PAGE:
Simon Birmingham: Well they are disappointing, Sabra. And as I said, we won't be burying our policy position on what is a matter of an enormous public health consequence in the face of any suggestion or threats of economic coercion.
Sabra Lane: Has the Government attempted to call the ambassador to discuss his comments?
Simon Birmingham: The Government's had discussions with the ambassador.
Sabra Lane: And what was the response? Was he called in to Parliament or was it a telephone call?
Simon Birmingham: He had a discussion with the Secretary of the Department of Foreign Affairs and Trade.
Sabra Lane: And the response?
Simon Birmingham: Oh look, that's for the ambassador to choose to make public his views. But our government is very clear that we've seen enormous loss of life around the world, of hundreds of thousands of people, huge economic disruption to billions of lives across the planet. And of course that warrants transparent investigation to make sure it doesn't happen again. Let me also be clear that any policy differences we have, policy differences with the government of China, and they shouldn't, not from our end or from their end, get in the way of continuing to have a positive people to people relations and dialogue, positive business to business relations, and engagement. Our economy is a crucial supplier to the Chinese economy, just as China's economy indeed supplies valuable goods, resources, and services to Australia's economy. And we want to maintain that positive relationship and enhance it where we can in the future.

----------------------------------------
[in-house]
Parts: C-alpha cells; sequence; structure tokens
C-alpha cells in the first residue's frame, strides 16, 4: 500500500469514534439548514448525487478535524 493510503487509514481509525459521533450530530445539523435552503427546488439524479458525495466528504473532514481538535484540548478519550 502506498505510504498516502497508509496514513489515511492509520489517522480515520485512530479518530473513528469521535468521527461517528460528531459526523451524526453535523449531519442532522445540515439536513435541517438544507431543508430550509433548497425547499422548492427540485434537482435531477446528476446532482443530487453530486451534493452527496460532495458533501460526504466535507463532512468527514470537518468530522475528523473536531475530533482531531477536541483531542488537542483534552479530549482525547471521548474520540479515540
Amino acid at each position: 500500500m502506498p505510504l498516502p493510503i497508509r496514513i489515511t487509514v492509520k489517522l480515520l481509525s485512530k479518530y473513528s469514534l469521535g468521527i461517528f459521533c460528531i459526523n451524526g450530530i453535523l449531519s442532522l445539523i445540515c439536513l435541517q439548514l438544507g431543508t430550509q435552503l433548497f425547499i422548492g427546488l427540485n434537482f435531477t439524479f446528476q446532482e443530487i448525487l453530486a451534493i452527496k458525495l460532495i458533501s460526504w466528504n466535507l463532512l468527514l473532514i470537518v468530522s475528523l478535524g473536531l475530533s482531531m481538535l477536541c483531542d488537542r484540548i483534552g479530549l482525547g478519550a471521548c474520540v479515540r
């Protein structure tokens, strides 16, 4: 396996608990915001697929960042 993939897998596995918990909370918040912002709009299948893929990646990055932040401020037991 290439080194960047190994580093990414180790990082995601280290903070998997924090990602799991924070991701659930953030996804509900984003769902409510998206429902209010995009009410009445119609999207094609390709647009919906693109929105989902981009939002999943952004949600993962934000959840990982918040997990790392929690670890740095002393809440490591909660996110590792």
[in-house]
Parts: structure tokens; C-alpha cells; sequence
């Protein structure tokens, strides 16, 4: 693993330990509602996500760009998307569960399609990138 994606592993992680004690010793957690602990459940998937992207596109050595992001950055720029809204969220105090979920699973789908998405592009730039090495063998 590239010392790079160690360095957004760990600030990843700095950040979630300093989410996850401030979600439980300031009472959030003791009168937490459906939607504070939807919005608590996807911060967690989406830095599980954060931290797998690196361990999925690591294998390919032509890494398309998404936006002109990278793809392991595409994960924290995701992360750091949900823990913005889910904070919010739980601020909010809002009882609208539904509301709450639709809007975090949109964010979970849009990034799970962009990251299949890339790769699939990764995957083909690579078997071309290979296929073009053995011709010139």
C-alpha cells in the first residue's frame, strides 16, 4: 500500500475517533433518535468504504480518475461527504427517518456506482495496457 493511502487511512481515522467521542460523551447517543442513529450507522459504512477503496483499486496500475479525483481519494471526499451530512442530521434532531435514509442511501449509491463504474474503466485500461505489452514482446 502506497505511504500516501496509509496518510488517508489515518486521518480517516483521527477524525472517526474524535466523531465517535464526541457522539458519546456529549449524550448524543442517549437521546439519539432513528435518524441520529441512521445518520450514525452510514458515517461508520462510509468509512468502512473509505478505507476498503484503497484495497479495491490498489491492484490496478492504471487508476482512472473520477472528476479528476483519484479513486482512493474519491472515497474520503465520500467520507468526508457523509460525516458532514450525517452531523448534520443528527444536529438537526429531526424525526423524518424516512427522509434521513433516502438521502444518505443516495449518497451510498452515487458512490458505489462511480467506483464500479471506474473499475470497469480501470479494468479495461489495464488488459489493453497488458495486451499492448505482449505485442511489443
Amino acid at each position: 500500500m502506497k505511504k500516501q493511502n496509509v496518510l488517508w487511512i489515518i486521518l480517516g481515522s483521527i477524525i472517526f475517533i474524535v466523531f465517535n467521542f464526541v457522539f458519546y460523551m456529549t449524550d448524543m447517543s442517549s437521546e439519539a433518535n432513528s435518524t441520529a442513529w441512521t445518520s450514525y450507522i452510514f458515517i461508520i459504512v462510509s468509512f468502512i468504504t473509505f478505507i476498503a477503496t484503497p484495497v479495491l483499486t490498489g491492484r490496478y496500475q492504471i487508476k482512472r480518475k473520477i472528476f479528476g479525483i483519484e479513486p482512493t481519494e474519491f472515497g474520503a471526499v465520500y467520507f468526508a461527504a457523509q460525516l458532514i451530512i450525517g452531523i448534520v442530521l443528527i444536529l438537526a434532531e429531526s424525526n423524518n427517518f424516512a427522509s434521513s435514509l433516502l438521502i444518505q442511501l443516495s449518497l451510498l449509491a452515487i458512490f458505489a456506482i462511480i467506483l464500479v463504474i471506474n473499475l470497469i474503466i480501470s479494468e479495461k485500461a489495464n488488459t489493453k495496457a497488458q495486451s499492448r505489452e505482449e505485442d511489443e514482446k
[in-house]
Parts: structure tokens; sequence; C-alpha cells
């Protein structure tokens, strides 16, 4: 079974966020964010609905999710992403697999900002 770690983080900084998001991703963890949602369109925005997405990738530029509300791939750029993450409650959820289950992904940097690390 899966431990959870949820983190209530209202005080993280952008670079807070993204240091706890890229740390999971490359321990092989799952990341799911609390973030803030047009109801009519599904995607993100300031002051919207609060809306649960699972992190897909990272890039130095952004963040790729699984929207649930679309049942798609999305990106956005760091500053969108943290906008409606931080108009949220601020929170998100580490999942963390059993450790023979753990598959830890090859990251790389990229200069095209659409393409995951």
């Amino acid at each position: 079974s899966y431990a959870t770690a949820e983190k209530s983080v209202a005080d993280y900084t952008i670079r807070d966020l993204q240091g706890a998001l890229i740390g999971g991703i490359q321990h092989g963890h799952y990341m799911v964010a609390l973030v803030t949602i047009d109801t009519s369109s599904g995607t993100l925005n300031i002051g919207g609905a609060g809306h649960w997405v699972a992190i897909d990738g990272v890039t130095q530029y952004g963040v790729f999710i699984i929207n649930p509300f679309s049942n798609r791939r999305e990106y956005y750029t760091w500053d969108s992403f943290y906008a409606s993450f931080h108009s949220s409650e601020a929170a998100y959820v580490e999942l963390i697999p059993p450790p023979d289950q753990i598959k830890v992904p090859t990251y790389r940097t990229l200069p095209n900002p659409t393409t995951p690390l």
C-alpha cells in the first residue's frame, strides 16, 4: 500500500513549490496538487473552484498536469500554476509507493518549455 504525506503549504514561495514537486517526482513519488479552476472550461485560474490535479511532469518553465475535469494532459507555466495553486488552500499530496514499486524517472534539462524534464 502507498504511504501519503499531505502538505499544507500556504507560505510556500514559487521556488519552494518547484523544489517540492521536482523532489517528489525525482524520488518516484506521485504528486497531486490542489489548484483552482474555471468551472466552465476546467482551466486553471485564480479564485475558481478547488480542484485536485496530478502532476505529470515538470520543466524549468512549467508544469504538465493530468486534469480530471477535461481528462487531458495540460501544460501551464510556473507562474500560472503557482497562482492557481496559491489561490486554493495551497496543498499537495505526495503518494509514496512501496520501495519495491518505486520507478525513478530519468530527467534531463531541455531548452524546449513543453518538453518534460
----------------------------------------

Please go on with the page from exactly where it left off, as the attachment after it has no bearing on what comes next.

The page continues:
Sabra Lane: The Daily Telegraph reports this morning that the Five Eyes intelligence network is looking at two Wuhan-based scientists who were studying bats and coronaviruses and they both apparently previously studied in Australia. Are allies concerned that this might have been the origin for the pandemic?
Simon Birmingham: Well obviously we want to see a transparent investigation into the matter. Now, I don't, government does not comment on national security or intelligence matters, that’s a longstanding practice. I’m not aware of any such investigations. I wouldn't comment on them even if I were. However, we want to see transparent investigations into the causes so that we can prevent such repeats of pandemics in the future wherever possible.
Sabra Lane: The Government is now offering money to keep 100 zoos and aquariums going here in Australia. Can any of them receive this money or is there an eligibility threshold they must meet?
Simon Birmingham: So this is an important package, because of course we have bans, essentially visitors - paying visitors - entering our exhibiting zoos and aquariums across Australia. And so we're providing this support to be able to ensure that animals can still be fed, cared for, veterinary support, essential research that many undertake as well. And they must be exhibiting zoos and aquariums, but it is scaled according to the size of them and open to essentially all of those across the country.
Sabra Lane: Minister, thanks for talking to AM this morning.
Simon Birmingham: Thank you, Sabra. My pleasure.
[End of excerpt]
Sabra Lane: That's the Trade Minister Simon Birmingham.